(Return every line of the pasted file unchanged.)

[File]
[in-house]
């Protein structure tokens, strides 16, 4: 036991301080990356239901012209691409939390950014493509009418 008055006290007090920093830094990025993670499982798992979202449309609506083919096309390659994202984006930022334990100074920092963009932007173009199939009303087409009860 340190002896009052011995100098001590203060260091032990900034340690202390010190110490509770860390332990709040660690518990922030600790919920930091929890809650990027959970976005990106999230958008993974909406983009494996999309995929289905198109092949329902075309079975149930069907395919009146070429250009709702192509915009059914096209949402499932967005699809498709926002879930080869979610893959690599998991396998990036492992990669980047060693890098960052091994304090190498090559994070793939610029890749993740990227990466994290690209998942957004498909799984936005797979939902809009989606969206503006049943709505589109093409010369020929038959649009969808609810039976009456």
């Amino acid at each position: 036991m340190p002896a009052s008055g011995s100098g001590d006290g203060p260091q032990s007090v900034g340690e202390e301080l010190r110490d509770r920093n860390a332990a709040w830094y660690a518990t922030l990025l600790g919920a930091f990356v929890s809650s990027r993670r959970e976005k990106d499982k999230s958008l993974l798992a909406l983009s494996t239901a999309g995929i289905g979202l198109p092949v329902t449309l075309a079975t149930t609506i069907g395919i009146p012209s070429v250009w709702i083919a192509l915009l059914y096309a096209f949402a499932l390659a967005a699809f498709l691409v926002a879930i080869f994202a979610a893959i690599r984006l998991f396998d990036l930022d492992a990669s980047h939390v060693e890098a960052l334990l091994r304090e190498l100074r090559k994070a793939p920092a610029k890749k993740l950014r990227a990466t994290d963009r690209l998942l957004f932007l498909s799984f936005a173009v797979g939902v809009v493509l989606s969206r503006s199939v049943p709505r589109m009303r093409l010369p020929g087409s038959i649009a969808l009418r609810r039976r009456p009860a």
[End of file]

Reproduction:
[in-house]
């Protein structure tokens, strides 16, 4: 036991301080990356239901012209691409939390950014493509009418 008055006290007090920093830094990025993670499982798992979202449309609506083919096309390659994202984006930022334990100074920092963009932007173009199939009303087409009860 340190002896009052011995100098001590203060260091032990900034340690202390010190110490509770860390332990709040660690518990922030600790919920930091929890809650990027959970976005990106999230958008993974909406983009494996999309995929289905198109092949329902075309079975149930069907395919009146070429250009709702192509915009059914096209949402499932967005699809498709926002879930080869979610893959690599998991396998990036492992990669980047060693890098960052091994304090190498090559994070793939610029890749993740990227990466994290690209998942957004498909799984936005797979939902809009989606969206503006049943709505589109093409010369020929038959649009969808609810039976009456």
């Amino acid at each position: 036991m340190p002896a009052s008055g011995s100098g001590d006290g203060p260091q032990s007090v900034g340690e202390e301080l010190r110490d509770r920093n860390a332990a709040w830094y660690a518990t922030l990025l600790g919920a930091f990356v929890s809650s990027r993670r959970e976005k990106d499982k999230s958008l993974l798992a909406l983009s494996t239901a999309g995929i289905g979202l198109p092949v329902t449309l075309a079975t149930t609506i069907g395919i009146p012209s070429v250009w709702i083919a192509l915009l059914y096309a096209f949402a499932l390659a967005a699809f498709l691409v926002a879930i080869f994202a979610a893959i690599r984006l998991f396998d990036l930022d492992a990669s980047h939390v060693e890098a960052l334990l091994r304090e190498l100074r090559k994070a793939p920092a610029k890749k993740l950014r990227a990466t994290d963009r690209l998942l957004f932007l498909s799984f936005a173009v797979g939902v809009v493509l989606s969206r503006s199939v049943p709505r589109m009303r093409l010369p020929g087409s038959i649009a969808l009418r609810r039976r009456p009860a």